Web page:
Marikki Watego.
Marikki Watego.
18 December 2015

Marikki Watego has been a star on the touch football field while studying at The University of Queensland, and she’s now looking forward to shining while working in a city law firm.

The Australian rep touch-footballer graduated from UQ’s TC Beirne School of Law, and is one of more than 7500 students to graduate from UQ in December 2015.

And while she’s thrilled to follow-up her two-year Indigenous internship at Gadens Lawyers with a placement in the Brisbane firm’s graduate program next year, Ms Watego says she won’t be hanging up the footy boots just yet.

“It’s important to have interests outside the law, whether they are sport, music or art,” Ms Watego said.

“Not only do these interests make you unique but extracurricular activities give you transferable skills that can be used in the workplace and your studies.”

Marikki Watego.

Ms Watego has played touch football for 11 years, competitively for the past seven. She has represented both New South Wales and Queensland, was an active member of the University Touch Football Club and member of the UQ women’s AFL team.

In April this year, Ms Watego played for the Australian Open Women’s Touch Football team in the Federation of International Touch World Cup. The Australian team beat out thirteen other countries around the world for first place.  

Although she originally chose to study arts to complement her business degree, Ms Watego, quickly realised she had found her true calling in law.

“I initially started studying a Bachelor of Business Management/Arts but soon found that I had more of an interest in the law than in business as a potential career path. So I transferred to a Bachelor of Laws/Business Management,” she said.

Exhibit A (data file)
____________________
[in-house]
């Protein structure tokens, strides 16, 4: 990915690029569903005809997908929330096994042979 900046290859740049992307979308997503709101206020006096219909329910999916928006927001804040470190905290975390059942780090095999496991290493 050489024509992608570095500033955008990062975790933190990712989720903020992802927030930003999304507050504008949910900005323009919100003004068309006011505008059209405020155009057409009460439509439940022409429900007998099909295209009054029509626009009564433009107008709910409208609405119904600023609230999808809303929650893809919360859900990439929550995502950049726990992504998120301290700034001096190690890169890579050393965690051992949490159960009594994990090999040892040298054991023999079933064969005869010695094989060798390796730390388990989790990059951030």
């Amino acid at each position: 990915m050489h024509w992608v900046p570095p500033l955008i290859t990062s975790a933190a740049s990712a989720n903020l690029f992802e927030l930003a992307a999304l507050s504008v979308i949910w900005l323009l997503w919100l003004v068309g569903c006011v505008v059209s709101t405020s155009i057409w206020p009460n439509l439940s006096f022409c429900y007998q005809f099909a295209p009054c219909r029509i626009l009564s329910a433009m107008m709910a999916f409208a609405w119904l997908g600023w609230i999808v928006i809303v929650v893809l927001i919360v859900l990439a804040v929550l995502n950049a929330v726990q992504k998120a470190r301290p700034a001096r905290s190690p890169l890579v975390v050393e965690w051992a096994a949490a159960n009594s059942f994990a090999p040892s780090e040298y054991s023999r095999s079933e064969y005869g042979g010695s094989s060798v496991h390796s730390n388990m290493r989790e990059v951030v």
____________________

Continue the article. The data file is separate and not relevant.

Ms Watego, who identifies with the Yugambeh people from Beaudesert, was largely influenced by her Indigenous heritage.

“I wanted to understand the intricacies of Australian law and its effects, both positive and negative, on Indigenous people,” she said.

“I began to realise that so many aspects of the law have the potential to incite real change for Indigenous people.”

Ms Watego has studied broad subjects including family law, environmental law, commercial law, law and Indigenous people and alternative dispute resolution.

She is eager to graduate and start working in the legal industry – but not in the areas you might expect.

“While areas such as Native Title and criminal law are very relevant to Indigenous people, I’m hoping to pursue a career in commercial law,” she said.

“Specifically, I want to assist Indigenous people start and maintain their own businesses using my commercial law expertise.

“Hopefully once I have an established career I can contribute to the economic independence and confidence of Indigenous business-people by providing sound legal and commercial advice.

“I’m definitely keen to apply the knowledge I have gained from studying law at UQ to create change in real-life scenarios,” she said.

UQ Vice-Chancellor and President Professor Peter Høj said each student graduating from UQ was gaining a qualification from a world-class university.

“UQ is consistently well inside the world’s top 100 in all major global university rankings, and two of these currently place UQ in the world’s top 50,” Professor Høj said.

Professor Høj said the December graduates would join UQ’s 232,000-strong alumni group – including more than 12,000 PhDs – in at least 170 countries.

Prospective students can see key dates for QTAC applications and offer rounds here.  

They can also contact UQ Admissions on (07) 3365 2203 or for information.

Instagram photos hashtagged #UQmemories or #UQalumni will be added to UQ’s December graduation collection.

Media: Alysha Hilevuo, 07 3346 9349,